Disadvantages of Xenotransplantation
Although xenotransplantation is a promising approach to overcoming the shortage of transplantable organs, there are a number of problems associated with the technique. These are not just scientific; there are also ethical, regulatory, legal and religious issues associated with the technique that need to be considered. Some of these are described in more detail below.
Immune rejection. The transplanted animal organs will be recognised as foreign by the human immune system, and will therefore be subject to an immune response. This is the same for human organs, however, and is prevented with the use of immunosuppressant drugs. Although not an ideal situation, these drugs do prevent the immune system from destroying the new organ. It is also possible that this problem may be overcome by further technical advances. By genetically-modifying the donor animal, it may be possible to create organs which (immunologically) are sufficiently similar to the patient’s own cells to avoid immune rejection (Cooper, 2003). Indeed, as described above, there have already been some promising developments in this area (Yamada et al., 2005)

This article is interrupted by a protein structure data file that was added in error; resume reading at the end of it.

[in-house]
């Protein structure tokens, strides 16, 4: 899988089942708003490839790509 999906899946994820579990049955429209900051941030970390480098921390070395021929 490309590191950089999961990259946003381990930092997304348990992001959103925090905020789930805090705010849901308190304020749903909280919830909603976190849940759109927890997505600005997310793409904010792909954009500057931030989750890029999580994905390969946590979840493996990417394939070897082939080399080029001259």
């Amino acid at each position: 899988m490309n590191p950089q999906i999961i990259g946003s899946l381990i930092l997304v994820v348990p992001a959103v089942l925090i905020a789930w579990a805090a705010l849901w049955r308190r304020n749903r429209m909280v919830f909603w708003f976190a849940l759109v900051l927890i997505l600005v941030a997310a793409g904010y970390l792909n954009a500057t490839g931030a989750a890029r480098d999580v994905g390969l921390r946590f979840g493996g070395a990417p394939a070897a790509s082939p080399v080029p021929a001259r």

Zoonotic disease. There is a risk that an animal disease could be transmitted to humans via the donated organ. Although the chances of this occurring are difficult to quantify, this is perhaps the major technical concern with the procedure. It is thought that some of the most serious infectious diseases that affect human populations today originated in animal populations (Weiss, 2003), and so there is obviously the concern that xenotransplantation could facilitate the spread of zoonotic disease into human populations (George, 2006). With effective screening procedures in place it is likely that this risk would be negligible, but it is not possible to screen for unknown pathogens. Moreover, the failure of such a safety procedure can have devastating effects, as was the case when a human organ donor who was falsely classified as being hepatitis C negative infected eight organ recipients in 2000 (Xenotransplantation News, 2003).